New figures reveal children were excluded 126 times from Peterborough schools for breaching Covid-19 health rules

Action was taken to protect health of other pupils

Thursday, 4th August 2022, 3:44 pm

More than 100 exclusions of children from lessons were ordered by schools in Peterborough for repeatedly breaking Covid-19 health rules.

Deliberately coughing close to a classmate and refusing to abide by social distancing rules were among the reasons given for 126 exclusions at the height of the Covid-19 pandemic.

The children were excluded only after persistently breaking rules that were designed to protect pupils from contracting the virus.

There have been 126 pupil exclusions from schools in Peterborough for repeated breaches of Covid-19 rules designed to protect children's health.

Figures released by the Department for Education (DfE) show during the 2020-21 academic year, which was the height of Covid-19 heath scare, show that two of the exclusions were permanent while the rest were temporary.

They show that 109 of the exclusions were in secondary schools, 13 in primary schools and four in special schools.

The figures only reveal the number of exclusions and not the number of children involved.

Across England, children were excluded 12,965 times.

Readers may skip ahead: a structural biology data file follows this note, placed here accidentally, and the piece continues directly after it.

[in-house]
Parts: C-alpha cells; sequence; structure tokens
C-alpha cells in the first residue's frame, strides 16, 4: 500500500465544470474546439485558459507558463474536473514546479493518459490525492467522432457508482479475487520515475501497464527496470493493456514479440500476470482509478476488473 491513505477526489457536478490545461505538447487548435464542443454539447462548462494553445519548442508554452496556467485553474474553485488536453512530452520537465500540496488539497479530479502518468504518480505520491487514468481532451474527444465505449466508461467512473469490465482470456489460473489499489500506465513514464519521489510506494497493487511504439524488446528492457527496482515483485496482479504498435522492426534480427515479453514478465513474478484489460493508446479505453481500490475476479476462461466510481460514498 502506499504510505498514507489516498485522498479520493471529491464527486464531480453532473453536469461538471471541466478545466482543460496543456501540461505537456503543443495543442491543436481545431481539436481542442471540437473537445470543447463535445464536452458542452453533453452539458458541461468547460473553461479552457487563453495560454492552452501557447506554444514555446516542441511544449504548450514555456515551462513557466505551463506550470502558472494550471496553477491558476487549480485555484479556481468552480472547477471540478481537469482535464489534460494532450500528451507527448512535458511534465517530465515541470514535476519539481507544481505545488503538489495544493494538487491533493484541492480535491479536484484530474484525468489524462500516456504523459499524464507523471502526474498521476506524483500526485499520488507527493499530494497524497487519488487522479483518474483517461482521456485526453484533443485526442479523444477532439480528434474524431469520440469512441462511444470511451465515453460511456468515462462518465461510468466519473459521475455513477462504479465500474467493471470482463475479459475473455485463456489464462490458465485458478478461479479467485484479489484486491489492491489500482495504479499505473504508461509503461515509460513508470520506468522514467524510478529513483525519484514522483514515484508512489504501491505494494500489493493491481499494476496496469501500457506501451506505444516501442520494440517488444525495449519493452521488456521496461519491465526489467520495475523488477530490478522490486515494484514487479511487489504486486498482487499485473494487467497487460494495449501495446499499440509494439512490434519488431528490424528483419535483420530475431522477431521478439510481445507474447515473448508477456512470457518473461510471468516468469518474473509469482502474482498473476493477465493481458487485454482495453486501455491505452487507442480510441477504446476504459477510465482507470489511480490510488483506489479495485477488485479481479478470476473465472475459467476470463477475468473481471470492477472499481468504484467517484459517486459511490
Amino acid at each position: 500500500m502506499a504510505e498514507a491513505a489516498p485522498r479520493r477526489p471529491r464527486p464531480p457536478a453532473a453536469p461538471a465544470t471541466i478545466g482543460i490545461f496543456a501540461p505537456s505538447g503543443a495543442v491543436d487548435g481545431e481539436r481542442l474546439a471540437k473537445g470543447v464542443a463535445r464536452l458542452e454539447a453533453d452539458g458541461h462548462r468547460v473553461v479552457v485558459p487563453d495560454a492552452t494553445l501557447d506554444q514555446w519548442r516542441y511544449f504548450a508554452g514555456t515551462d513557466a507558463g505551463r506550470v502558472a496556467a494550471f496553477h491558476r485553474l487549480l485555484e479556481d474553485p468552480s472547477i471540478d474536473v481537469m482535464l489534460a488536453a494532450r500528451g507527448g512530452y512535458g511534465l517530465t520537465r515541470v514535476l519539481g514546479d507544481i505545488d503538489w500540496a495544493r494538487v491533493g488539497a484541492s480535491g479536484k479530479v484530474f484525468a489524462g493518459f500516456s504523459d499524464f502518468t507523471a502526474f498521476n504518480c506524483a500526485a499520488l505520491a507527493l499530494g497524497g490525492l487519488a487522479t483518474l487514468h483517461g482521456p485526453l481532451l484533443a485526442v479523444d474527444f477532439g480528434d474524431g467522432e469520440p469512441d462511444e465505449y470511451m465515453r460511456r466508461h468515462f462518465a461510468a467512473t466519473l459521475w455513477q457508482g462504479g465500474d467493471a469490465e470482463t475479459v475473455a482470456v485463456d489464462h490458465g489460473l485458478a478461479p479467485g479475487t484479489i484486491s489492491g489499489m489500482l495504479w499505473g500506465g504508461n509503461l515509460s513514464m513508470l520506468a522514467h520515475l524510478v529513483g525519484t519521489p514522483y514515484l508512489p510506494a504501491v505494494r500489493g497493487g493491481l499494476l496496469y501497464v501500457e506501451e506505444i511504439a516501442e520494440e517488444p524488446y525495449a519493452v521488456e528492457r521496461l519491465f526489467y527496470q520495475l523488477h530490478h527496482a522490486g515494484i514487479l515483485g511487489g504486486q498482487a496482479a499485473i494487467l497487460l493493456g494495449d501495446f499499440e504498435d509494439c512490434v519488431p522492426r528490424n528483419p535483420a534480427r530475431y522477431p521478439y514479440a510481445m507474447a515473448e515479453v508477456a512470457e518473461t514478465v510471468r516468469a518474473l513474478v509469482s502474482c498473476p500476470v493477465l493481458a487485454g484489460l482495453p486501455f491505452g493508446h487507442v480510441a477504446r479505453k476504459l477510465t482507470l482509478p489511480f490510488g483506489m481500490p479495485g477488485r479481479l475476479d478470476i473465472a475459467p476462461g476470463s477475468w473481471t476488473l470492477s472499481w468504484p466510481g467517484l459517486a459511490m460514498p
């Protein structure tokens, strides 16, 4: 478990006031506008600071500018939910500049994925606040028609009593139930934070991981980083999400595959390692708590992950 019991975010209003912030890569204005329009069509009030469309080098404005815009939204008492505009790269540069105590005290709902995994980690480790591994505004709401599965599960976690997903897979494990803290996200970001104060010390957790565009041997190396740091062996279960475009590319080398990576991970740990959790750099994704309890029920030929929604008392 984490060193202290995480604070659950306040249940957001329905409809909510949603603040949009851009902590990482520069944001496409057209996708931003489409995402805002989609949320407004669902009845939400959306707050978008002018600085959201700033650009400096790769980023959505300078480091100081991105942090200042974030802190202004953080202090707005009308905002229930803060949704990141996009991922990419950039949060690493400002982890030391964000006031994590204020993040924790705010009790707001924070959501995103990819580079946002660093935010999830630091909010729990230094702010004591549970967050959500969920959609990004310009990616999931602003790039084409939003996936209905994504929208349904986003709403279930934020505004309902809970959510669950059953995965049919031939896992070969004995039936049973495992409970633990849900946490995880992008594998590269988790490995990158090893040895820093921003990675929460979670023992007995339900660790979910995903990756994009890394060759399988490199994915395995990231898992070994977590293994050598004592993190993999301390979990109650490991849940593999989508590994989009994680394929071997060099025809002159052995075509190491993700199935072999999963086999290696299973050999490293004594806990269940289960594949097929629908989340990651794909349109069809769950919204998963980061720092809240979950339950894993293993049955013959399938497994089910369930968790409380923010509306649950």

The reasons given include non-compliance with social distancing, causing distress such as by purposefully coughing near others plus other deliberate breach of a school's public health measures.

Schools were able to list multiple reasons for each exclusion for the first time last year.

However, youngsters ignoring Covid-19 rules make up just a fraction of the number of children being excluded from schools in Peterborough.

The DfE figures also show that in Peterborough there were 2,048 exclusions for the academic year 2020/21 with 2,027 of these being temporary while 21 were permanent.

That was an increase on 1,684 exclusions in the previous year.

Figures for the most recent academic year include a period when Covid-19 restrictions meant that only key worker and vulnerable children were attending school in person.

Of the 16 reasons that can be used to justify a pupil’s exclusion, safeguarding public health was the sixth most frequent with persistent disruptive behaviour (30 per cent), physical assault against a pupil (21 per cent) and verbal abuse or threatening behaviour (17 per cent).

Paul Whiteman, general secretary of the National Association of Head Teachers, said schools following guidance were sometimes forced to suspend students in cases of persistent rule breaking and unsafe behaviour.

A Department for Education spokeswoman said permanent exclusions were rare but necessary to manage behaviour but should not mean exclusion from education.

Read More

Read More
'Sobering' milestone as Peterborough records 500th COVID death